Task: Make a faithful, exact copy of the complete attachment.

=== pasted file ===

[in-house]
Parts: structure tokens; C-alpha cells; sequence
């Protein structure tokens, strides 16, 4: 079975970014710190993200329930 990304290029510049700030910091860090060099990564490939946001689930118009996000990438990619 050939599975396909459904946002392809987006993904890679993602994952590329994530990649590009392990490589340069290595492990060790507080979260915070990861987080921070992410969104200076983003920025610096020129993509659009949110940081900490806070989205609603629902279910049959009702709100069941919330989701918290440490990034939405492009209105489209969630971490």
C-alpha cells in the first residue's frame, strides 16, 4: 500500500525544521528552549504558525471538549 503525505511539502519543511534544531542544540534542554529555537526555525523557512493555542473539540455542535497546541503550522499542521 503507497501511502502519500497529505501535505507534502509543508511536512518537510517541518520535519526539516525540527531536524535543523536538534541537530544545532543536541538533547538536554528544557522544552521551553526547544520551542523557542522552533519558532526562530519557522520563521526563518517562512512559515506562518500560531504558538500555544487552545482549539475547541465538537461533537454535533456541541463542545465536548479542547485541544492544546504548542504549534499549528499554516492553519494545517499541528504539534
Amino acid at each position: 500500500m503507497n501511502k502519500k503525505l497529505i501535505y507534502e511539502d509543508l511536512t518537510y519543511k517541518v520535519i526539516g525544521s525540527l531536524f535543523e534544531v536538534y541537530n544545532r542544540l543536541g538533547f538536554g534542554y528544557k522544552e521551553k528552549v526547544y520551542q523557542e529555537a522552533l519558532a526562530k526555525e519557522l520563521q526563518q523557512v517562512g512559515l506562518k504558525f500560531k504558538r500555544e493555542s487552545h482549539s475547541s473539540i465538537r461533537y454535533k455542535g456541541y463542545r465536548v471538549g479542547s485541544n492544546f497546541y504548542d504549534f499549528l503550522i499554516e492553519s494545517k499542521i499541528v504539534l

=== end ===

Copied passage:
[in-house]
Parts: structure tokens; C-alpha cells; sequence
């Protein structure tokens, strides 16, 4: 079975970014710190993200329930 990304290029510049700030910091860090060099990564490939946001689930118009996000990438990619 050939599975396909459904946002392809987006993904890679993602994952590329994530990649590009392990490589340069290595492990060790507080979260915070990861987080921070992410969104200076983003920025610096020129993509659009949110940081900490806070989205609603629902279910049959009702709100069941919330989701918290440490990034939405492009209105489209969630971490």
C-alpha cells in the first residue's frame, strides 16, 4: 500500500525544521528552549504558525471538549 503525505511539502519543511534544531542544540534542554529555537526555525523557512493555542473539540455542535497546541503550522499542521 503507497501511502502519500497529505501535505507534502509543508511536512518537510517541518520535519526539516525540527531536524535543523536538534541537530544545532543536541538533547538536554528544557522544552521551553526547544520551542523557542522552533519558532526562530519557522520563521526563518517562512512559515506562518500560531504558538500555544487552545482549539475547541465538537461533537454535533456541541463542545465536548479542547485541544492544546504548542504549534499549528499554516492553519494545517499541528504539534
Amino acid at each position: 500500500m503507497n501511502k502519500k503525505l497529505i501535505y507534502e511539502d509543508l511536512t518537510y519543511k517541518v520535519i526539516g525544521s525540527l531536524f535543523e534544531v536538534y541537530n544545532r542544540l543536541g538533547f538536554g534542554y528544557k522544552e521551553k528552549v526547544y520551542q523557542e529555537a522552533l519558532a526562530k526555525e519557522l520563521q526563518q523557512v517562512g512559515l506562518k504558525f500560531k504558538r500555544e493555542s487552545h482549539s475547541s473539540i465538537r461533537y454535533k455542535g456541541y463542545r465536548v471538549g479542547s485541544n492544546f497546541y504548542d504549534f499549528l503550522i499554516e492553519s494545517k499542521i499541528v504539534l